Lift: A Serial
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Today Dad and I had a bit of an argument. He would call it a discussion. I had finished trimming the evergreen-type hedges and started on the overgrown shrubs out back. There are a couple of plants, forsythia and lilac and something I haven't identified, that are effectively out of control. I figured that Dad has been putting so much effort into cultivating a country-club-quality lawn with flower trim that he hadn't spent the time on the larger plants. I decided to take on the task.
I was well into one side of the forsythia when he came flying around the side of the house. Flying for him — he's not so nimble these days. It turns out that he thinks forsythia looks best as a massive and overgrown globe of a plant. My view is that they're prettiest as big fountains, sprouting up out of the ground but with a distinct shape and some visible stems, with branches extending primarily up but also out. Things got a little heated, with him saying I should have asked before killing his favorite plant and me saying I was trying to save it and the rest of the yard from becoming a jungle. I mean, this plant was big, almost a tree.
Anyway, since I'd already made a big dent — literally — on one side, he agreed that I should continue on course and make it symmetrical. I'm hopeful that when he sees how nicely it comes out, he'll let me work on the other plants. But then, maybe he won't be able to appreciate the improvement I made until the plant blooms again … next March.
I think I figured out who it is who has been watching me. It's the little girl next door. Mom says her name is Rachel and that she's about 10. I'm not sure if I should say something to her or not — I wouldn't want to startle her, but if she's just curious I'd like to let her know it's OK to talk to me. I think I'll let her make the first move.
Today I really, really needed to go for a run. I felt completely sluggish and stiff, almost dusty. Plus, Dad didn't seem terribly psyched for me to help with his yard. So I dug out some shorts and shoes — way at the bottom of the boxes of clothes I still haven't unpacked — and set out.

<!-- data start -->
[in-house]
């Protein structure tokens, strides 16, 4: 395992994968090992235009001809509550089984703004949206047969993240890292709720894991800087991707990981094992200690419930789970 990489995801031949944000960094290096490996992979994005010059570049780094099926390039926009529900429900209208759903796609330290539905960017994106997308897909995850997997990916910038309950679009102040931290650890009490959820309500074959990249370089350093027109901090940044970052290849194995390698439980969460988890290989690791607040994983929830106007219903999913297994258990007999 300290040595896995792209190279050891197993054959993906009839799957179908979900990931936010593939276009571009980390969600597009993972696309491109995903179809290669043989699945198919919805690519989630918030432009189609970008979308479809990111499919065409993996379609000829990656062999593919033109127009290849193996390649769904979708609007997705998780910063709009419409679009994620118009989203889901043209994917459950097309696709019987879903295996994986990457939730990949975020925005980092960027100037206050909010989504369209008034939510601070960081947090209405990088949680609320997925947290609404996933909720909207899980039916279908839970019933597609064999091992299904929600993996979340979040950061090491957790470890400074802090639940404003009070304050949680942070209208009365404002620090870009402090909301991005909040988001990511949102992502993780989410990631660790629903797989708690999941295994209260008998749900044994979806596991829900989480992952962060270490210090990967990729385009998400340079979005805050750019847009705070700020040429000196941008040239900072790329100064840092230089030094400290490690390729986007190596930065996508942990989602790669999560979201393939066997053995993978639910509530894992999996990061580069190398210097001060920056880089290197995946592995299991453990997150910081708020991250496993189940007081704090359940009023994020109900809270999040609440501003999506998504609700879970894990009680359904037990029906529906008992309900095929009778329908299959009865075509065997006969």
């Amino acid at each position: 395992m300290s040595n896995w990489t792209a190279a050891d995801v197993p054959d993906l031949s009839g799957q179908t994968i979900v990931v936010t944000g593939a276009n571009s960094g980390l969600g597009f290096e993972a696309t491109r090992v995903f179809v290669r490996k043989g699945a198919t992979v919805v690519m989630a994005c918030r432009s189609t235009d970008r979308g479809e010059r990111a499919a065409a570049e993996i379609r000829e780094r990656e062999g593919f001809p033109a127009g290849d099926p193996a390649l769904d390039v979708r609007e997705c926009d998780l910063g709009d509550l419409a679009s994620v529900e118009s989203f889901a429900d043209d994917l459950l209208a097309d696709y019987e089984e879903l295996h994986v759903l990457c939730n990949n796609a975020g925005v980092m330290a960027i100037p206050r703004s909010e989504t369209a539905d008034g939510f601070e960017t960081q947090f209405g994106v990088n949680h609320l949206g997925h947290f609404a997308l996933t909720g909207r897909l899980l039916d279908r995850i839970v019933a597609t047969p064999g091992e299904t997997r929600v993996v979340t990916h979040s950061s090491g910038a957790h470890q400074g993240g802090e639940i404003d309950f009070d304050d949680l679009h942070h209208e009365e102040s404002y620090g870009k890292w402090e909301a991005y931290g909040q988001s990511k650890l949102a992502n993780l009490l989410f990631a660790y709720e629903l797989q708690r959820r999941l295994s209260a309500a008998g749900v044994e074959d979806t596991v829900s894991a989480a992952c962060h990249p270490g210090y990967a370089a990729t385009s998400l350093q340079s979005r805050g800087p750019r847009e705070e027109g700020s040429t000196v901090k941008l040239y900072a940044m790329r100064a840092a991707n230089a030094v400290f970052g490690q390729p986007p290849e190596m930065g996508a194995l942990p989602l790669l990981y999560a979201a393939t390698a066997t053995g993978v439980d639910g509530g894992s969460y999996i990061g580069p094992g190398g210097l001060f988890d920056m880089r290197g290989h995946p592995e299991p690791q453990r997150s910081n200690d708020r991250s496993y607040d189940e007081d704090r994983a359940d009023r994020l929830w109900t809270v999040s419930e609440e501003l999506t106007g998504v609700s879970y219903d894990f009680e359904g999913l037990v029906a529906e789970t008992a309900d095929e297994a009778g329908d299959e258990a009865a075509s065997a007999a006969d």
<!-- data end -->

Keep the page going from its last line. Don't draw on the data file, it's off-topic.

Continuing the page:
I figured I'd take it easy, a slow jog at best to ease my knees and feet back into it. But the big surprise was how hard it was on the wings. They bounced all over. I could get going a little bit if I focused very hard and squeezed the wings flat, and tried to minimize bounce overall, but it was like trying to run while holding your arms outstretched for an extended period. I ended up speed-walking most of the way. That was probably a better start back into exercise for my out-of-shape legs anyway.
But now I need to figure out how to handle this unexpected problem. I can either tie the wings together — which I don't really like the idea of, don't know why, just sounds uncomfortable — or I can start conditioning them so it's not such a strain to keep them out of the way. The latter is probably a good idea in the long run anyway, if I'm going to ever start spending more time out in the real world. I need to feel confident that I have these wings under control.
I'm thinking the answer may be yoga. I've never managed to stick with a yoga program longer than a month — something about being on the road and staying in cramped hotel rooms, plus 80-hour work weeks. I won't face those hurdles now. I've got all the time in the world. Also, if Madonna can make herself buff doing yoga poses, I can too. And how much less impact can exercise have than standing still in one spot and breathing?
I asked Mom to pick up a book for me from the mall, since I didn't feel like facing a bunch of eyes today. While she was out I tried to recall a few poses from the last class I took, over a year ago. I did the Tree — standing on one leg, wings out for balance — and a few others, but the best pose for me has always been the shoulder stand. Really softens up my ever-cramped shoulders. And now that is simply impossible because the wings come out exactly where I'd balance myself on the floor. That was disappointing. I did come up with a modified Corpse pose, with the wings extended to the sides along the floor, and it was relaxing.
I've created most of a simplified program now, adapting the basic poses and figuring out what to do with the wings for each. I'll need to develop some poses specifically to push the wings, but for a start I'm just reaching them up or out during other poses. I hesitate to call this yoga because obviously it's not rooted in the real discipline. I'm violating all sorts of rules I would imagine, screwing with various chakras. But what I've got seems to cover all the major muscle groups. I should come up with names for my new poses and the overall discipline; that's the first thing I'd have done in the old days. It's all in the brand, you know.